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Old 06-22-2011
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Purpose and function of the raw cooling water mixing tee?

I have a 5411 raw water cooled engine and often wondered what may be the purpose and functioning of the mixing tee immediately atop the water intake shut off valve. Imagine this tee as having 3 arms or directions: one draws water from underneath the hull thru the shut off valve; another is connected by hose to the cooling water pump inlet; and the third is connected by hose to the bottom side of another tee just below the thermostat housing that is attached to the exhaust manifold.
Can anyone shed some light on this please?
confused Bateau25
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Old 06-22-2011
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The diagram in the manual describes this pretty well. When cold, the water recirculates back from the thermostat back to the pump suction. Only a little goes out the exhaust. Once the engine comes up to temperature (140 F) the thermostat sends more water out the exhaust and less is recirculated. This approach is much better than those that bypass the engine entirely until it warms up as it equalizes the engine temps much better during warmup. One thing to keep in mind - don't try to run the engine without a thermostat - it will overheat. Without the restriction provided by the partially closed thermostat, it just stays in recirculation mode.
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Old 06-23-2011
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The water pump that circulates water thru the engine (not the raw water pump) pumps directly into the engine. When the engine is hot (normal) the water passes thru the thermostat and heads for the exhaust manifold cools the manifold and then on to the mixer and cools the exhaust system (including the rubber pipe).

When the engine is cold the thermostat stops water leaving the engine and going to the manifold/exhaust. In this phase of engine warm-up, the water from the raw water pump has to bypass the engine to cool the exhaust which is very hot from the very first revolution.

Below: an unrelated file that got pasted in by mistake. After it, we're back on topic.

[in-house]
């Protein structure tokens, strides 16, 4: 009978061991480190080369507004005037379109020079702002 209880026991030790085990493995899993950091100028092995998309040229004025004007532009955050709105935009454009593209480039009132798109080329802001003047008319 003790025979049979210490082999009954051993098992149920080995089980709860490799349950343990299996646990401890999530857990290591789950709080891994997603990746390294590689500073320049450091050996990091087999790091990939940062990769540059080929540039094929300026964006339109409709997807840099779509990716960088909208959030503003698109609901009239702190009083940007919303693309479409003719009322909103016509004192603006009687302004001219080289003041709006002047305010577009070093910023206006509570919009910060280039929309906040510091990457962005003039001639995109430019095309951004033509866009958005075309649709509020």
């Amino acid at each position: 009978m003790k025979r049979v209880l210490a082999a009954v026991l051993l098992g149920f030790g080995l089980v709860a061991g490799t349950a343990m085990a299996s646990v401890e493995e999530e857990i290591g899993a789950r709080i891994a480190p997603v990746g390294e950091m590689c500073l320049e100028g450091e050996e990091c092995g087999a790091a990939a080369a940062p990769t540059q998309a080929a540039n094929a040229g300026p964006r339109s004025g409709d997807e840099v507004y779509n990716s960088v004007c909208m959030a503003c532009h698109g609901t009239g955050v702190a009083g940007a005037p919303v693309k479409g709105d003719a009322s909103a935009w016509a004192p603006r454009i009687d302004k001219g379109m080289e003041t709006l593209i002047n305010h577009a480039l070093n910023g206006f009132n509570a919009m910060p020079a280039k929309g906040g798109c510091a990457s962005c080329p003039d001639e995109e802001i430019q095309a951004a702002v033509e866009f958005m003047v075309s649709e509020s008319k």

If the raw water does not bypass the engine while the thermostat is shut, the rubber pipe on your exhaust is toast.

Hope that helps.
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Old 06-23-2011
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What Omatako is describing is typical of many raw water cooled engines but not the Universal 5411. I lived with one for 20 years and know the cooling water system like the back of my hand.
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Old 06-23-2011
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I agree with JimsCAL. The 5411 (and the M15) is unique in that it is directly raw water cooled without a heat exchanger and only one water pump.

According to the manual, water circulates thru the block and heads out to the exhaust manifold to cool down the exhaust ports and then thru the thermostat, if its open, and onto the exhaust mixing elbow, to the muffler and out the transom. If the thermostat is not open or only partially open, then most of the circulated hot water goes back to the mixing tee where it is supposed to mix with fresh cold water and then go thru the pump again for another cycle. Is this correct?